Carr will be meeting his EU counterpart Cecilia Malmstrom in Montreal. He said the French move towards ratification is a significant step in Canada’s broader goal of diversifying Canada’s export markets.
Trudeau was in Paris in early June after attending the 75th anniversary commemorations of D-Day in France and Britain, and he and Macron emerged with news that France would move forward with CETA’s ratification. The introduction of the bill in the National Assembly is a first step in a process that the French government hopes will lead to full ratification by the end of 2019.
Macron and Trudeau have talked about the agreement repeatedly — in Paris in April 2018, in a telephone conversation a year later, and other face-to-face meetings. Macron is a staunch Europhile and open supporter of CETA, but he has had to tread cautiously because of populist opposition to trade deals in France and across Europe.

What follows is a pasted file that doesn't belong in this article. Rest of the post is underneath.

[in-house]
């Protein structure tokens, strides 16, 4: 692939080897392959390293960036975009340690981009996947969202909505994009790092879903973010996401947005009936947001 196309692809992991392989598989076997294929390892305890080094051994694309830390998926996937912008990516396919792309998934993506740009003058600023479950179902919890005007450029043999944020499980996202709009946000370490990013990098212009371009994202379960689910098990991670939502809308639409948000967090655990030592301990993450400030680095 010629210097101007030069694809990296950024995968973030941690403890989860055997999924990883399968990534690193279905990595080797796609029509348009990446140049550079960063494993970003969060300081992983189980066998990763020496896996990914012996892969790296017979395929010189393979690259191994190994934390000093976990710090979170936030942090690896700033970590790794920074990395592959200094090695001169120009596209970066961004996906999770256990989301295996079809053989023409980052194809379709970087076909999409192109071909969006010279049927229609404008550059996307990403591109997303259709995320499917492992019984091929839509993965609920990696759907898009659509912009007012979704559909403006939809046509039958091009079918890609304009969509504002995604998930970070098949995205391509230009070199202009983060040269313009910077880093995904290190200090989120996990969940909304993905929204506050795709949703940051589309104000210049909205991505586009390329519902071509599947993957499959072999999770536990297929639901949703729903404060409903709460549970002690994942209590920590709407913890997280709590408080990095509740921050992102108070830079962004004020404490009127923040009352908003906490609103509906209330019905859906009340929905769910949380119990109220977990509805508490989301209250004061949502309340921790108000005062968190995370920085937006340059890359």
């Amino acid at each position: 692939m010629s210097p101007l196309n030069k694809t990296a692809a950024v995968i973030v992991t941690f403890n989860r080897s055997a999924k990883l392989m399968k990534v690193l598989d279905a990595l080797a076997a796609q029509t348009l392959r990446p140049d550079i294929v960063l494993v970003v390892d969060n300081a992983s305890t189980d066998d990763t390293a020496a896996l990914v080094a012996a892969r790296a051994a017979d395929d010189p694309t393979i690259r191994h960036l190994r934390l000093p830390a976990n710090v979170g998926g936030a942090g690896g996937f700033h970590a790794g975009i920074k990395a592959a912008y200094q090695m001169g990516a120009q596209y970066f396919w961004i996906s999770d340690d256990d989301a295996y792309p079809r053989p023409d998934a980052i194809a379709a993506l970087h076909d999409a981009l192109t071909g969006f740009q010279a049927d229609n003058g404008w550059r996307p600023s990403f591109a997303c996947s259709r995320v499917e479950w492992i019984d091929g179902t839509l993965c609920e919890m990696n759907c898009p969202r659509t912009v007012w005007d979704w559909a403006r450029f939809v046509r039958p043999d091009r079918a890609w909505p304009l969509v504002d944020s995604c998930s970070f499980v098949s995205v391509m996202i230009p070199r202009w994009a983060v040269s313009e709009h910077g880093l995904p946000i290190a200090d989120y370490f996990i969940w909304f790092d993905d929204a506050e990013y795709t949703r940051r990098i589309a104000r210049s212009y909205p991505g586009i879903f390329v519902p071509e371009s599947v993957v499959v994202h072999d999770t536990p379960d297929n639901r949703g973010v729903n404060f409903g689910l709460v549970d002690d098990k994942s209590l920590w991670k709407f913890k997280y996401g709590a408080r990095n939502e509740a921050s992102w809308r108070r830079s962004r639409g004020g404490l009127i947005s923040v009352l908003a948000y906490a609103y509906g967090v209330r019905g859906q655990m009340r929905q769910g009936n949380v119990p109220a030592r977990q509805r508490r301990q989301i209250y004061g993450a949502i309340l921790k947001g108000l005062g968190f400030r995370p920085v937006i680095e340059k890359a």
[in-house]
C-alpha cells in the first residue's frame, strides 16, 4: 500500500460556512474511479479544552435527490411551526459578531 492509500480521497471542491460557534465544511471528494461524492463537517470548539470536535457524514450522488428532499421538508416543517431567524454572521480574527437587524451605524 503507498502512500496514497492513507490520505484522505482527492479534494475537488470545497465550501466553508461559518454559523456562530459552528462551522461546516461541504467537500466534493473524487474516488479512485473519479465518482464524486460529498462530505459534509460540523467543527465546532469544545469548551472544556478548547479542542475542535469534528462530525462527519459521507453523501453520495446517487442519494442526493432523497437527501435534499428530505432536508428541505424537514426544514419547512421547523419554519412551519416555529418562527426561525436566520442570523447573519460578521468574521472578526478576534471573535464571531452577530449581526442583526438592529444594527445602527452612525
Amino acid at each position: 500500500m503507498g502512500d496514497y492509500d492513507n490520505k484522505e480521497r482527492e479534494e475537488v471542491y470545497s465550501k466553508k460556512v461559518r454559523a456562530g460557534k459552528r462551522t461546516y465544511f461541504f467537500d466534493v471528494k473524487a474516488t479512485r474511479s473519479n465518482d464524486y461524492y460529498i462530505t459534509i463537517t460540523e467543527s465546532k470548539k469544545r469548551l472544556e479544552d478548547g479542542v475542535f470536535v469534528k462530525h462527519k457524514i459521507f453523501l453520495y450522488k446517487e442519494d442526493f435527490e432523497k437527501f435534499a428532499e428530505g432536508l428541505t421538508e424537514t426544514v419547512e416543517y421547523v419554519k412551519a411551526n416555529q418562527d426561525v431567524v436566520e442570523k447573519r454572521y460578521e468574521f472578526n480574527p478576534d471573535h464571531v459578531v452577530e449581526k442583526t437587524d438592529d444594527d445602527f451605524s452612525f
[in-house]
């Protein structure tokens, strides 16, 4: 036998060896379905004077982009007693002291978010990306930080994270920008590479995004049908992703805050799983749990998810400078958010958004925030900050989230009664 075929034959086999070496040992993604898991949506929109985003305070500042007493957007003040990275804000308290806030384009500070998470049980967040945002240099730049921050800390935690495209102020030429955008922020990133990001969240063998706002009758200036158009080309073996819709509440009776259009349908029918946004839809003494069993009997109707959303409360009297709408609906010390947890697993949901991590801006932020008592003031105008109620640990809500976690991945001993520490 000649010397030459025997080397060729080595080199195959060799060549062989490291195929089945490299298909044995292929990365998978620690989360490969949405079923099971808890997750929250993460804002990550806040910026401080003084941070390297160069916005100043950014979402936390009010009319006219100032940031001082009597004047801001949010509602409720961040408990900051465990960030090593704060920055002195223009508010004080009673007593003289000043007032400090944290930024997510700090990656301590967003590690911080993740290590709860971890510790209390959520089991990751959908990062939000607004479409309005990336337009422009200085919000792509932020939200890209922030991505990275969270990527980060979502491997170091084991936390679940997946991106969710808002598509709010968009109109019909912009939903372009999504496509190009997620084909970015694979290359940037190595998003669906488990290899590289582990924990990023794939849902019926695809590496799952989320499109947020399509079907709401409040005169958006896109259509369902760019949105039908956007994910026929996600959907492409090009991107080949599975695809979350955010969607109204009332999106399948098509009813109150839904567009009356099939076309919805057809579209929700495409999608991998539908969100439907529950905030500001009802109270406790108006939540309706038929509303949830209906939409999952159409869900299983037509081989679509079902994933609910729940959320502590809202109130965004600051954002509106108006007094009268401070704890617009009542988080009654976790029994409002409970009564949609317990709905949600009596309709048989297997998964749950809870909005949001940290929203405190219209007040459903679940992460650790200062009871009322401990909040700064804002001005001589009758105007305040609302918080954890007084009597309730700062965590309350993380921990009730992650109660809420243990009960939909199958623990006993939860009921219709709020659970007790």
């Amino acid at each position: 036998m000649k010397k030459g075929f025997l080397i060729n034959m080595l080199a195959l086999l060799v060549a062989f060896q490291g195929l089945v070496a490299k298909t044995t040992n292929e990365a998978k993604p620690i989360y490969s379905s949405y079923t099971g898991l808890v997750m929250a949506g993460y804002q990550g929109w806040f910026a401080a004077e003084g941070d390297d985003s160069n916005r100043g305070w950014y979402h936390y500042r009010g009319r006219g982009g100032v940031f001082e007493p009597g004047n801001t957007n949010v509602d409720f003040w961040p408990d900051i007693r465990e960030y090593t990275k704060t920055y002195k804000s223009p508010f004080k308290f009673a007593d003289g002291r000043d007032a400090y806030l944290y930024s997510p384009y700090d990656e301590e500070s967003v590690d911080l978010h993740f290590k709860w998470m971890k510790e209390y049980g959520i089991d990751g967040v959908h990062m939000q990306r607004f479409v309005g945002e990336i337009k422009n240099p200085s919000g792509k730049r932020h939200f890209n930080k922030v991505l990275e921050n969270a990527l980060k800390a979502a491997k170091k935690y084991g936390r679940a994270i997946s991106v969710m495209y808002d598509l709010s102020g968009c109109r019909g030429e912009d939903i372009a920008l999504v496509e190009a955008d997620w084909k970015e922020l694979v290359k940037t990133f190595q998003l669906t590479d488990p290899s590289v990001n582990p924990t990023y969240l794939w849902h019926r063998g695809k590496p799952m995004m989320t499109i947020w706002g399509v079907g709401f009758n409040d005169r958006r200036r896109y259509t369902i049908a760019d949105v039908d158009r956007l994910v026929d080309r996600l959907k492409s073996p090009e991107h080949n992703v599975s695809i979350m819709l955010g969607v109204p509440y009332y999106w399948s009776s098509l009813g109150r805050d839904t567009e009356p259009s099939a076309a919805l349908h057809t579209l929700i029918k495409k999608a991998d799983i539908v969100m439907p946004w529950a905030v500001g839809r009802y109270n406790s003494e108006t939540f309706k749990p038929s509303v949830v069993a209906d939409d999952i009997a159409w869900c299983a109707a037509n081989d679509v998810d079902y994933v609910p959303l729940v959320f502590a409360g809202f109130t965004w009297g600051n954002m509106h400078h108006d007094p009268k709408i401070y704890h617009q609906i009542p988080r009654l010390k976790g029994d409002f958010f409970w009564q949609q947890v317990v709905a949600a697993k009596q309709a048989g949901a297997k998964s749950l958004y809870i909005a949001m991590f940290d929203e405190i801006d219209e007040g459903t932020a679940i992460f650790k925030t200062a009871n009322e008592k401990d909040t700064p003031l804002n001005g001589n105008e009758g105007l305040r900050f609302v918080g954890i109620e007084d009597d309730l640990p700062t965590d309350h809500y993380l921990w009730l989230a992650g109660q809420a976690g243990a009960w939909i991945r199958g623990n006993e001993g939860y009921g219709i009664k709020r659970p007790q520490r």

Canada has lobbied French lawmakers, businesspeople and farmers, an effort that included more than two dozen visits to various regions of France by Isabelle Hudon, the Canadian ambassador.
Trudeau also made a direct appeal to French lawmakers in an April 2018 speech to the National Assembly, the first time a Canadian prime minister addressed that body.
“Let us ask ourselves this question: If France cannot ratify a free-trade agreement with Canada, what country can you imagine doing it with?” Trudeau asked.
CETA gives Canadian businesses preferred access to 500 million European consumers, and a $24 trillion market. In 2018, Canada’s exports to the EU increased by seven per cent to more than $44 billion.
Mike Blanchfield, The Canadian Press
Uncompetitive nomination races weaken parties and Canadian democracy, study warns
OTTAWA — Nominations for federal elections are strikingly uncompetitive and opaque, according to a new study, which says that has profound consequences for Canadian democracy.
New research by the Toronto-based Samara Centre for Democracy shows only 17 per cent of more than 6,600 federal candidates from 2003 to 2015 faced competitive nomination races, while 2,700 candidates were directly appointed by parties.